The English language has suffered so much violence at the hands of marketers it’s too time-consuming to get irate at all of it. So when Dell decided that “yours is here” would be a good slogan, I ignored it just like a small child screws his eyes shut to make monsters go away.
Unfortunately it seems like Dell is escalating its campaign. Today, I received a flyer with this strapline:
YOURS IS SO EASY TO SHOP FOR AT DELL.
It reminds me of a bloke I once trained in IT. He was a truly talented graphic designer, but he couldn’t write to save his life (not a criticism: my drawing skills never went beyond potato printing, and I’ve made the English language scream for mercy on many occasions).
Anyway. This was the copy on one of his portfolio pieces:
WHATS NEW IN CARS
FORD SIERRA THATS WHAT
To be honest, I quite liked it. And it’s a damn sight more readable than the Dell advert – an advert that no doubt cost Dell a lot of money. Or as Dell might put it, money a lot of cost Dell advert good very not.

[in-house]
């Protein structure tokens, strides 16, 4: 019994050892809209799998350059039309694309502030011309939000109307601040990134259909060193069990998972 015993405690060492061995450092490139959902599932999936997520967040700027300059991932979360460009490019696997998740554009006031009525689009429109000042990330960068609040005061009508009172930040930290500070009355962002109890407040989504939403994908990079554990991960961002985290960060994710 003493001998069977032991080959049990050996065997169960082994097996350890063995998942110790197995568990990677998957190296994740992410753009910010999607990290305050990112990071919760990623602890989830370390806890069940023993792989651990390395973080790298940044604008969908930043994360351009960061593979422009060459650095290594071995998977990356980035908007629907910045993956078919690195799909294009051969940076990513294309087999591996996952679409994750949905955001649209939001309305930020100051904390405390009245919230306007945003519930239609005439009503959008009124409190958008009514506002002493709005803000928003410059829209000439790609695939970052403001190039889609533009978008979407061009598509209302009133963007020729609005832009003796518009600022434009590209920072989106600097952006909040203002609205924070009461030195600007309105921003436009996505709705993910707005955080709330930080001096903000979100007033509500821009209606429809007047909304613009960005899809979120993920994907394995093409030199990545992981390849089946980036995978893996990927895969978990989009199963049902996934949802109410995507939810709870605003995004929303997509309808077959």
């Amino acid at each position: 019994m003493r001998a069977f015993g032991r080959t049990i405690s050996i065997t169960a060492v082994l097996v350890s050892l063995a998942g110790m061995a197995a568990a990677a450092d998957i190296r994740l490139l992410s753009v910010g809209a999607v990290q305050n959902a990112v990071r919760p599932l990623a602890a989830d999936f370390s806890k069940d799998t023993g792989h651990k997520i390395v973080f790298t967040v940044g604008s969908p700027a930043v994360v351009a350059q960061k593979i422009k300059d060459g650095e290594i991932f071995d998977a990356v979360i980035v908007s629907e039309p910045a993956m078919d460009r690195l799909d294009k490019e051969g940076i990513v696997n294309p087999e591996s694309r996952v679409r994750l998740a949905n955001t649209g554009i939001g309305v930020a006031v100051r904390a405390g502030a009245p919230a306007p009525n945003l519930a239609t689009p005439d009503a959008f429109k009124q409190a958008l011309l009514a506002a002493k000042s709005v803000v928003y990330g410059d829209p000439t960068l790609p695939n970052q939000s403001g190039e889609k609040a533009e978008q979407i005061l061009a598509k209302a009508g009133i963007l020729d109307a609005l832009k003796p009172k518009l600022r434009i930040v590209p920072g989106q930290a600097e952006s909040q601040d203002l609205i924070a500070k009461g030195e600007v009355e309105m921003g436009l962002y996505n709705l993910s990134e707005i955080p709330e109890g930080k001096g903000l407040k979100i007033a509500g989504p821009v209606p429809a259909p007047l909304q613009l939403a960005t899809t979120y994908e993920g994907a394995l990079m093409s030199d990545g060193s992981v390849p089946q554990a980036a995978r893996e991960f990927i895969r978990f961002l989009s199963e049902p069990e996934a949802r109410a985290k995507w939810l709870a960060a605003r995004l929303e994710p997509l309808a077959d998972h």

0 responses to “Now I’m nostalgic for “dude, get a Dell””
Bloody iPhone autocorrect. Yes, I know about the typos. Can’t fix them from here :)
My dad would tell you that everyone thought American Express’s slogan “That’ll do nicely” was a major marketing miscalculation because the sentence was so clunky and alien-sounding in British English. And now no-one even realises that it was American Express who introduced it to this country. Sounds completely unexceptional.
“Yours is here” is fine compared to “Quote me happy”.
I hate that one too :)
I hate all slogans that include the word “forward” – such as the execrable “Taking you forward”.
Yeah, I hate it when people at work say “going forward”, as in “So, going forward, how are we going to deal with these issues?” What exactly was wrong with “from now on”?